|Thursday, June 30, 2005|
I have been thinking about the Microsoft RSS announcement last week at Gnomedex. One of the hats that I wear is SharePoint Consultant. I am involved in a SharePoint implementation at this time. How would this concept be utilized? Why is this good that Microsoft has decided to integrate this?
I think that one good reason is that much of the information on the internet is now being disseminated via RSS feeds, and the integration of the capability to handle RSS feeds is a necessary evolution of the Microsoft IE Browser. It cannot be ignored, or I guess, it could, but at the peril of being left behind. So, my comment is, finally! Microsoft has decided to join in the party, and rightly so, in my opinion.
About a month ago, Balmer said that RSS was too simple. I was very suspicious, and concerned that Microsoft was about to go their own way. However, I now see what he was talking about. The List Extension.
I like the idea of the List Extension - or Ordered Lists. This is the inclusion of a capability to generate list information from an RSS feed in an ordered way.
One of the things that I like about SharePoint is the concept of lists. It is a powerful concept and one that somehow opened up my eyes to the power of collaborative use of active information. I guess the power of it is the ability to take useful information that is typically stored in various formats, i.e. Excel spreadsheets, Word documents, Access Databases, and put them quickly into a SharePoint website and disseminate the information to large groups very quickly and securely. RSS disseminates information in a simple way. However, with RSS, YOU decide if you want to see the details, and you even get to decide if you want the information in the first place. The USER is in CONTROL.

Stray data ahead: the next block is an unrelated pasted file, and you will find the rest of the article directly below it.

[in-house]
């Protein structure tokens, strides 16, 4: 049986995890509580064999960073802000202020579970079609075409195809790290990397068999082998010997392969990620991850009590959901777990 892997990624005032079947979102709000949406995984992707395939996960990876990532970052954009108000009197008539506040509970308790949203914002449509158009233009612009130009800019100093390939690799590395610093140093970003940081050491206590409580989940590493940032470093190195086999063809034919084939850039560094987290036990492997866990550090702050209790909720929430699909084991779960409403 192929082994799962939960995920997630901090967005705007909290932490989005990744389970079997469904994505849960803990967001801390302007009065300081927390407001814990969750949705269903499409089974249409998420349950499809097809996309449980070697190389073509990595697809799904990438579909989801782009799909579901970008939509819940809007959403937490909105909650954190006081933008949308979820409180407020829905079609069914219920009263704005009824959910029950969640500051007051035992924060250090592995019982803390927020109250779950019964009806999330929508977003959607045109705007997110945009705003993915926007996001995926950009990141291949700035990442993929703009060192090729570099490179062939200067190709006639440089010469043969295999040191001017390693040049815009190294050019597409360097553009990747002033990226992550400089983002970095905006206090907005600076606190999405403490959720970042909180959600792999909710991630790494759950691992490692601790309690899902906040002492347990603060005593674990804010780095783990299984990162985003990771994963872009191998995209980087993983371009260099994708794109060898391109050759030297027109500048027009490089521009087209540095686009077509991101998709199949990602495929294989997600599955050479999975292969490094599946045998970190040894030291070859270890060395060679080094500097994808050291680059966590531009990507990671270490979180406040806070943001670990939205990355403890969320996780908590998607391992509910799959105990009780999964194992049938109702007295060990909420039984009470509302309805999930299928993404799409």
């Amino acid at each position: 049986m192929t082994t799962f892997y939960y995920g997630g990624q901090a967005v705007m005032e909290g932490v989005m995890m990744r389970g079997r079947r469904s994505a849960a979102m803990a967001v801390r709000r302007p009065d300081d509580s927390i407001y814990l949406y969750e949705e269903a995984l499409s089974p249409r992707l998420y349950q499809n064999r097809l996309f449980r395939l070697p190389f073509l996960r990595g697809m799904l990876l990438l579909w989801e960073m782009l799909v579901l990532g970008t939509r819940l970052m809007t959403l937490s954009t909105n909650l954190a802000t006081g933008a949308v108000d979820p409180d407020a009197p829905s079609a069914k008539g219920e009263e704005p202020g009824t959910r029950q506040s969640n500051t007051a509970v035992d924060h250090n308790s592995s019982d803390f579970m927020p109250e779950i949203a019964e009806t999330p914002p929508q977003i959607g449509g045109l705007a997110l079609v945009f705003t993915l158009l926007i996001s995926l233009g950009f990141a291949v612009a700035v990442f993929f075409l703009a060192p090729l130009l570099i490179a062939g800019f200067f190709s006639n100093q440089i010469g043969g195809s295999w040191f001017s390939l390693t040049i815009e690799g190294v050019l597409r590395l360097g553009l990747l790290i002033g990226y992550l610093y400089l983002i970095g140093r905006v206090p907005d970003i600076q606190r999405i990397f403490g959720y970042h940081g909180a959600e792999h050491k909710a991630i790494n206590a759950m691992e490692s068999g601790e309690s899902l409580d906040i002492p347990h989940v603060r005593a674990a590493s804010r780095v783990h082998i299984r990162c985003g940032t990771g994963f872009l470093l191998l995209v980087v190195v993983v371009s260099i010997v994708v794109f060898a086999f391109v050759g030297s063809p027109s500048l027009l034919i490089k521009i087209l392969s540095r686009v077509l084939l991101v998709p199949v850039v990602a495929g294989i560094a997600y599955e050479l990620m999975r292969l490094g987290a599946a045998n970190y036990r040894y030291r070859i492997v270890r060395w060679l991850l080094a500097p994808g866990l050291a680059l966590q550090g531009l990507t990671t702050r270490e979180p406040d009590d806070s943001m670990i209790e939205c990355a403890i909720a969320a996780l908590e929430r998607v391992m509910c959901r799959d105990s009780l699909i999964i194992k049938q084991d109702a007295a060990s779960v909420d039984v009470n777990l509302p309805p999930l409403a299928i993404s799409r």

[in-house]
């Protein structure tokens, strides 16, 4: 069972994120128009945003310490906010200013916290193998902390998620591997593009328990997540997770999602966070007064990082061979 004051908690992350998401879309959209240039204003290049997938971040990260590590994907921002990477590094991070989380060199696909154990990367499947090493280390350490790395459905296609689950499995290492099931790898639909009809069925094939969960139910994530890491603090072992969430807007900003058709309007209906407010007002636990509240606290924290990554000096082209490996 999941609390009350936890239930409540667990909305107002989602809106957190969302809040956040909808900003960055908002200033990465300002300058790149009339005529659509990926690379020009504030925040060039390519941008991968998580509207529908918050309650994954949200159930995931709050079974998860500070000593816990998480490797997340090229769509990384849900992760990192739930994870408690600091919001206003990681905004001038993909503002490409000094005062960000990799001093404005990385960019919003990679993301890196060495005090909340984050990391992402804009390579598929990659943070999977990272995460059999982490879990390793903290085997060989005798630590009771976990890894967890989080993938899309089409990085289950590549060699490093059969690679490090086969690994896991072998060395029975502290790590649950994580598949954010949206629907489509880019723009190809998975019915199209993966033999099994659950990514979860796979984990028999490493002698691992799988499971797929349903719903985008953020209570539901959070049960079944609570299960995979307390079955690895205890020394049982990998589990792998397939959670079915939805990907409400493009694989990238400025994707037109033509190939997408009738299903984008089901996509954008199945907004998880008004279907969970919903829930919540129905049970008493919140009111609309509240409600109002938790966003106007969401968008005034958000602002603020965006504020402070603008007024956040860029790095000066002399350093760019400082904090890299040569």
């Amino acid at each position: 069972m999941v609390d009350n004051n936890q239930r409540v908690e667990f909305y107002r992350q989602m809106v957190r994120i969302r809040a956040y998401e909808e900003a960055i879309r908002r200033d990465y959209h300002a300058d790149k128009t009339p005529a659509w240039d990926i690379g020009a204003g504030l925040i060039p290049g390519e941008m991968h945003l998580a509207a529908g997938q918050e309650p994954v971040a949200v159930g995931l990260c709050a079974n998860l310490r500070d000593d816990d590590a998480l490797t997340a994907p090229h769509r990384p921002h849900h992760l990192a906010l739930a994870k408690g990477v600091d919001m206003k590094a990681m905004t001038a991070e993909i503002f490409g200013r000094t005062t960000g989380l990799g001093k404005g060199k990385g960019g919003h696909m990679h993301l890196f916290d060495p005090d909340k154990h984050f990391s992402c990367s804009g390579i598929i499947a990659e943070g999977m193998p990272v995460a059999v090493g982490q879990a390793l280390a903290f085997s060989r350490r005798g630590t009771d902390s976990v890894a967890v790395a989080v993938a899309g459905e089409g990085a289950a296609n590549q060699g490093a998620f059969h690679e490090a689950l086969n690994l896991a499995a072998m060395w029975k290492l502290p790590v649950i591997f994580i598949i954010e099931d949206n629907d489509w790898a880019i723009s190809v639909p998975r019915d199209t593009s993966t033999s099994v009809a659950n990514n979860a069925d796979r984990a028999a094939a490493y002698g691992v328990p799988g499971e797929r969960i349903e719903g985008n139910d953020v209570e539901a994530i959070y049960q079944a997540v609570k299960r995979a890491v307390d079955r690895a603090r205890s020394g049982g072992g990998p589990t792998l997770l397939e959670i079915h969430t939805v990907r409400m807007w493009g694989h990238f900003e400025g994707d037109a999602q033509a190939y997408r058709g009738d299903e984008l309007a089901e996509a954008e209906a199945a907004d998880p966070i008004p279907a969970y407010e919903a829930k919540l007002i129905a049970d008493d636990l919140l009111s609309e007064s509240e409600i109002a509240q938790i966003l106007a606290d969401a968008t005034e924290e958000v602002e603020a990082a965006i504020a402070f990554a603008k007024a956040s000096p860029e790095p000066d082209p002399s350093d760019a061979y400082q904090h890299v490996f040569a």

Have you ever tried to coordinate with large, remote groups of people, by attaching a spreadsheet, or word document with an embedded table, to an email, and sending that email to all interested parties? You know how hard that is to accomplish in today's world. With RSS published ordered lists this is much easier, and much more powerful.
So, Each user can receive information that they need at their fingertips via RSS, in an ordered format. If need be, they can reach back to the central publishing point, via links, which can also be stored in the RSS generated lists.
I can think of two areas that, off the top of my head, will benefit greatly from RSS Ordered Lists are:
Reports are nothing more than ordered lists of information. I can think of many uses for reports that people would like to receive via RSS. How would you like to get up to the minute project status reports generated and delivered to you regardless of your personal communication device of choice? Are you building software with Agile Methods using remote teams of designers, analysts, and developers? How would you and your team like to receive timely, up-to-the-minute reporting on development objectives and accomplishments?
How would Executives and Managers like to be have vital company information surfaced in almost real-time. Well, alerts and reports in the form of RSS Ordered Lists could be one of the main feeds of choice.
There are many other possibilities:
Lesson Plans, music lists, movie lists, favorite websites, calendar events, reminder services, task lists, blog lists, podcast lists, contact lists, vendor information, etc, etc, etc...
In closing, I would like to say, thank you Microsoft. You have provided a solution as to how I can deliver information to Sales Managers and groups of collaboration workers in a much easier to understand way.
9:37:27 PM comment  trackback 
I tend to agree with this opinion, it took awhile for me to GROK .NET, however, I also believe that each tooll has it's own purpose. I still like how Ruby on Rails works.